As nearly any homeowner can tell you, cutting the grass can consume hours of precious leisure time every fair-weather weekend. So make the most of that time by choosing the best mower for you. There’s a huge selection out there, with price tags ranging from $100 to $4,000 and a lot of features to consider. So let me break it down for you:

Self-propelled mower

Self-propelled mowers can be a good choice for large lawns with slight slopes.

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Push mower

This isn’t your father’s reel mower. New designs make modern reel mowers lighter and easier to use than ever before.

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Power mower

Choose a mower that’s comfortable to use and best meets your lawn care needs.

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Riding Mowers/Lawn Tractors

These big mowers are best for flat, large lawns that are typically at least an acre or larger. The more versatile mowers in this group are the lawn tractors. These kings of the lawn can certainly help you handle a large landscape with minimal physical effort, but they do need regular, skilled maintenance to protect your investment. (You also need a space to store them.) Of course, another benefit is that you can purchase a variety of accessories for many of the lawn tractors out there. Attachments like a towing cart, dethatcher, snow thrower and snow blade can really come in handy around the yard and driveway. Riding mowers can usually range from $750-$4,000.

Gas-powered, Self-propelled Mowers

The next most powerful group is the gas-powered, self-propelled mowers. These make a good choice for large lawns that might also have some slight slopes. (If slopes are too steep, the wheels may grind into wet or soft soil and tear up some turfs.) The self-propulsion makes these mowers easier to push upward and helpful in mowing for longer periods of time. Look for electric starters to eliminate the hassle of rip cords. These lawn masters typically cost somewhere between $500-$900.

Gas-powered Push Mowers

If you’ve got a pretty much flat, small- to medium-sized yard, this kind of mower will probably serve you fine. It’s less expensive than the more powerful types and is good for those who expect to get a little exercise when mowing their lawns. Sometimes electric starters are available, but you’ll find those less often than with the pricier self-propelled models. Expect to spend between $200-$600 for one of these push models.

Electric Mowers

The darling of environmentally conscientious gardeners, electric mowers are so quiet, you can use one on a Sunday morning with no guilt about waking the neighbors. These machines also have zero emissions (a problem with all gas-powered mowers). And since they’re not gas-powered, there are no rip cords to deal with either – something people with less upper-body strength will appreciate.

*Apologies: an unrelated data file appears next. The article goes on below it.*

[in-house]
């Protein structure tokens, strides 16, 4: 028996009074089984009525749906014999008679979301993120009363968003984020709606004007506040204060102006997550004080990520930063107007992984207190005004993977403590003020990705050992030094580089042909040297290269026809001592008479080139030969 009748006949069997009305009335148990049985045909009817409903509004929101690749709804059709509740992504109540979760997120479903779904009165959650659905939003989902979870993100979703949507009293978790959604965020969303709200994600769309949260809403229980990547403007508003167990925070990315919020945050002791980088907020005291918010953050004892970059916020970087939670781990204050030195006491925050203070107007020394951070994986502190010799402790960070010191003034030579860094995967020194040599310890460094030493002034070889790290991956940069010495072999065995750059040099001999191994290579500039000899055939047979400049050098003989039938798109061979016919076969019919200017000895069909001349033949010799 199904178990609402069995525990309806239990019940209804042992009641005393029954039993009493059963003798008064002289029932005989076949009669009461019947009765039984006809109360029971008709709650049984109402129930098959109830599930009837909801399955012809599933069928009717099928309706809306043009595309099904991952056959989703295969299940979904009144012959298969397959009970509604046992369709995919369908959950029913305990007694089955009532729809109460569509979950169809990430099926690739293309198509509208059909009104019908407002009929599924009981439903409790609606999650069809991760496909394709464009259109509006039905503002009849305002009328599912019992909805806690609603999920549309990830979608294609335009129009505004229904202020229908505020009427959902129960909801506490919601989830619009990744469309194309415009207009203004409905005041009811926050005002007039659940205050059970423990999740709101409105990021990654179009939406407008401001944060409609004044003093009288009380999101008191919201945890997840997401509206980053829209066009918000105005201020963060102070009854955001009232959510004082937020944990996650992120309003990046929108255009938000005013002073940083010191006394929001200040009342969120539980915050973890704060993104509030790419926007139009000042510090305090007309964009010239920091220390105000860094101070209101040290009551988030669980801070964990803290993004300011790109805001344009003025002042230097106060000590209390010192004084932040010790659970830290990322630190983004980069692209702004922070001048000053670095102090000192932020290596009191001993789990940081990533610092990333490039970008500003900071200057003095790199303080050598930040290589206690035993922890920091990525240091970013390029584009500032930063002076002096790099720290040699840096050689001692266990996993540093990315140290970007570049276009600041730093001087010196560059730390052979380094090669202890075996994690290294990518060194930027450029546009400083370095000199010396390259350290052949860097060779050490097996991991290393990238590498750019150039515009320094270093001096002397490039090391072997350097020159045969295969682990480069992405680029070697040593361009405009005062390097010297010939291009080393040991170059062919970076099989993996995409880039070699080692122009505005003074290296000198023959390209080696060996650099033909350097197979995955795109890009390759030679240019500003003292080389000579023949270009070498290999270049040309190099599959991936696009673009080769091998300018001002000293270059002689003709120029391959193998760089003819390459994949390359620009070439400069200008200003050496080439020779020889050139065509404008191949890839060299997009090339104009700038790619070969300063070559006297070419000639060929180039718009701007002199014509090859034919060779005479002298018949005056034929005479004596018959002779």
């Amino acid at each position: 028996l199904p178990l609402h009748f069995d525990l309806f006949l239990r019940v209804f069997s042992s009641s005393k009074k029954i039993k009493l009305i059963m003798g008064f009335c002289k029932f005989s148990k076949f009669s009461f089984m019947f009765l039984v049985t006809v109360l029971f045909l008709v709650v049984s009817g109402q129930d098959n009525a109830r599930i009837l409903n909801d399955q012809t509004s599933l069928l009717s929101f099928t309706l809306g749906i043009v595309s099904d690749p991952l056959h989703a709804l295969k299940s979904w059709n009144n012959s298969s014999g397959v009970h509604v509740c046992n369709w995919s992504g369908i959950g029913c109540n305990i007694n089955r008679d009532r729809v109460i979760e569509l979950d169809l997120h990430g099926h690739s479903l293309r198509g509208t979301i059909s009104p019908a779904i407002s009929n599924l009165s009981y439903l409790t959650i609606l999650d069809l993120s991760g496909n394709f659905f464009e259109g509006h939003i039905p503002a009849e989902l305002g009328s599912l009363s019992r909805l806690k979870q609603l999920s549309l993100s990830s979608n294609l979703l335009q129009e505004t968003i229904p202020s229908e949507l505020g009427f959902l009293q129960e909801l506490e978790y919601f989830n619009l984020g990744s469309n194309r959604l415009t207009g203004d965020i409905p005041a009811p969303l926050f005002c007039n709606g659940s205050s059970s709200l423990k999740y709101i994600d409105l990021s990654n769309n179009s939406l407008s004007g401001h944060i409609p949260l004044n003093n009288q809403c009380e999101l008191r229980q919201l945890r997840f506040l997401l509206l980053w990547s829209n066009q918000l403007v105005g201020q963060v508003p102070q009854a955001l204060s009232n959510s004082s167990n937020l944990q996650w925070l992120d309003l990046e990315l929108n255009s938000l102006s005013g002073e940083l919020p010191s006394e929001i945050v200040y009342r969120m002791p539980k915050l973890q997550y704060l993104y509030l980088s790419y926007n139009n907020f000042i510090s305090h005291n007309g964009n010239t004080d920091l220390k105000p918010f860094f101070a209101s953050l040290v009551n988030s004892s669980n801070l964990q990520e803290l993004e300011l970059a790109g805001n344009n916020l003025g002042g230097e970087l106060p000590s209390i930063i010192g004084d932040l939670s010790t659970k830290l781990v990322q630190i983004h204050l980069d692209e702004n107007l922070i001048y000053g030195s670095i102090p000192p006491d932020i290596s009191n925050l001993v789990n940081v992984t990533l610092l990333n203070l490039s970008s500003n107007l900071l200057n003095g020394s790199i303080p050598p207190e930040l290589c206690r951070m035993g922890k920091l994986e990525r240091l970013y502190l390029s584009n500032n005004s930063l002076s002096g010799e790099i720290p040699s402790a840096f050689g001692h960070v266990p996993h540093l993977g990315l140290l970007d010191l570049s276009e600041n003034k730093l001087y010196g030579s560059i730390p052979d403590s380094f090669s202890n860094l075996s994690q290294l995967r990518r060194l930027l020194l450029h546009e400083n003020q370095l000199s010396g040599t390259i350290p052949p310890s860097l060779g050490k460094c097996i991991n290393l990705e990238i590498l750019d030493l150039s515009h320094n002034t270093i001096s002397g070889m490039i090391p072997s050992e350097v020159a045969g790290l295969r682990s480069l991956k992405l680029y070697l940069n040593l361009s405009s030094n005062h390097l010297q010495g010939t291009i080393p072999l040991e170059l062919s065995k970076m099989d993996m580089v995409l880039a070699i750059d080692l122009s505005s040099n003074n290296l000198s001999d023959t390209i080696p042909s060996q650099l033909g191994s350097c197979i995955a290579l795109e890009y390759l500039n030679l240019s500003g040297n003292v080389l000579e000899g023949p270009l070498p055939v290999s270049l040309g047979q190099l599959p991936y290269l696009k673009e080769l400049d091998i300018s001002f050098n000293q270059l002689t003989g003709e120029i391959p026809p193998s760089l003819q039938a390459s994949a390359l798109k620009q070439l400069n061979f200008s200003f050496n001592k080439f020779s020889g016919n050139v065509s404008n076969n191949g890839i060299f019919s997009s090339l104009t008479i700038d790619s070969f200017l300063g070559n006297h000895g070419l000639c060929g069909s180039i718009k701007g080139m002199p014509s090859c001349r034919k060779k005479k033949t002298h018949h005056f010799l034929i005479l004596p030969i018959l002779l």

Electric mowers are very lightweight, too, making them great for slopes of all pitches. The electric motor – though not nearly as powerful as a gas engine – is simpler and generally tends to require significantly less maintenance. But that lack of power does bother some homeowners. Other concerns to watch out for: Some corded models have an awkward cord length (usually 100 feet or so long), and battery-powered models can have short-lived batteries (offering just an hour or so of run time). Buying an extra battery is usually recommended. The good news: In addition to being environmentally friendly, these mowers are economical, costing around $100-$500.

Manual Reel Mowers

These mowers are the kind our parents (or grandparents) grew up using, and it was no accident that you’d usually find a teenage boy operating it. While newer models certainly require less muscle to move, they still take a bit of strength and energy – which is why they’re best for for lawns less than 1,000 square feet. But because they’re relatively light and safe, they’re great choices for mowing slopes.

Some other things to note about reel mowers: When the grass is too coarse (such as with most warm-season grasses, like Bermudagrass) or gets too tall, these models don’t really cut well or evenly. Even slightly wet or drought-stressed lawns can prove a problem. With reel mowers, it’s also a good idea to give your yard a quick once-over before you start cutting and pick up any sticks and other items that could jam the blades.

On the upside, reel mowers don’t need much maintenance – although sharpening the blades can be problematic because it can be difficult to find someone who’ll do it for you. If you don’t mind doing it yourself, you can buy kits to sharpen the blades at home. Another great thing about these mowers is they’re pretty inexpensive – costing anywhere from $100-$150.

Now that you’ve got an idea about what types of mowers are available, take a good look at your yard and decide what’ll work best for you. Don’t forget to consider how much time and energy you’re willing to put into mowing each week. Making the right choice means you’ll have more time to spend enjoying your yard on those perfect-weather weekends – rather than mowing your day away!